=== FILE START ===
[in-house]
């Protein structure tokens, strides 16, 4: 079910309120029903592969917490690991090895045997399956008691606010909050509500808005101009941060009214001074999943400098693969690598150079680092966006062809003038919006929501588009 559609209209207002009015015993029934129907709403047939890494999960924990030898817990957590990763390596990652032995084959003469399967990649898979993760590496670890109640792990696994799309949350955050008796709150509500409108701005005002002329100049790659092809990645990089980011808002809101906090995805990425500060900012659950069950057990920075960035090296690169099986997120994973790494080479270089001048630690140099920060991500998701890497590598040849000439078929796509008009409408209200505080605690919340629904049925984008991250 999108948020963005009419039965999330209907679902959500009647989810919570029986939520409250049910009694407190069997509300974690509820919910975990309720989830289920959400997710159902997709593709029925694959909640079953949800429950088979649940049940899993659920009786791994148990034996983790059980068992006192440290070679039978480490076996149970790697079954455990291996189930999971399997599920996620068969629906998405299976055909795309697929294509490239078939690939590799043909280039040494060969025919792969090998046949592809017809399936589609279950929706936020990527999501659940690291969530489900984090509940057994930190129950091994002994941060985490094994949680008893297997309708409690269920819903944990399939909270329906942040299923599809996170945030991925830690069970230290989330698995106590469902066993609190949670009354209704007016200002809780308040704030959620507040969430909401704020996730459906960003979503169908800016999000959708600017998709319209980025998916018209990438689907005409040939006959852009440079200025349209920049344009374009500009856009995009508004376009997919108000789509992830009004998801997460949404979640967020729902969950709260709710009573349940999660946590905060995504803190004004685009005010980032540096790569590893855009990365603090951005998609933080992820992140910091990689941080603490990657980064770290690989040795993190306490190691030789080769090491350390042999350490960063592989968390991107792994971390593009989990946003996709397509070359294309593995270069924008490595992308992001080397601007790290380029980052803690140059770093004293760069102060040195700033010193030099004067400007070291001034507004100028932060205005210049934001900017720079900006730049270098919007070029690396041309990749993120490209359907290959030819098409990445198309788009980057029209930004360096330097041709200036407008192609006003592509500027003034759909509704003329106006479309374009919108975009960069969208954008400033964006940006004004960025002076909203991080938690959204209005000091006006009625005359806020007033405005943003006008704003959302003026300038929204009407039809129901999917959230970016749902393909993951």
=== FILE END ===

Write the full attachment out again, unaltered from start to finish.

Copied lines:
[in-house]
């Protein structure tokens, strides 16, 4: 079910309120029903592969917490690991090895045997399956008691606010909050509500808005101009941060009214001074999943400098693969690598150079680092966006062809003038919006929501588009 559609209209207002009015015993029934129907709403047939890494999960924990030898817990957590990763390596990652032995084959003469399967990649898979993760590496670890109640792990696994799309949350955050008796709150509500409108701005005002002329100049790659092809990645990089980011808002809101906090995805990425500060900012659950069950057990920075960035090296690169099986997120994973790494080479270089001048630690140099920060991500998701890497590598040849000439078929796509008009409408209200505080605690919340629904049925984008991250 999108948020963005009419039965999330209907679902959500009647989810919570029986939520409250049910009694407190069997509300974690509820919910975990309720989830289920959400997710159902997709593709029925694959909640079953949800429950088979649940049940899993659920009786791994148990034996983790059980068992006192440290070679039978480490076996149970790697079954455990291996189930999971399997599920996620068969629906998405299976055909795309697929294509490239078939690939590799043909280039040494060969025919792969090998046949592809017809399936589609279950929706936020990527999501659940690291969530489900984090509940057994930190129950091994002994941060985490094994949680008893297997309708409690269920819903944990399939909270329906942040299923599809996170945030991925830690069970230290989330698995106590469902066993609190949670009354209704007016200002809780308040704030959620507040969430909401704020996730459906960003979503169908800016999000959708600017998709319209980025998916018209990438689907005409040939006959852009440079200025349209920049344009374009500009856009995009508004376009997919108000789509992830009004998801997460949404979640967020729902969950709260709710009573349940999660946590905060995504803190004004685009005010980032540096790569590893855009990365603090951005998609933080992820992140910091990689941080603490990657980064770290690989040795993190306490190691030789080769090491350390042999350490960063592989968390991107792994971390593009989990946003996709397509070359294309593995270069924008490595992308992001080397601007790290380029980052803690140059770093004293760069102060040195700033010193030099004067400007070291001034507004100028932060205005210049934001900017720079900006730049270098919007070029690396041309990749993120490209359907290959030819098409990445198309788009980057029209930004360096330097041709200036407008192609006003592509500027003034759909509704003329106006479309374009919108975009960069969208954008400033964006940006004004960025002076909203991080938690959204209005000091006006009625005359806020007033405005943003006008704003959302003026300038929204009407039809129901999917959230970016749902393909993951």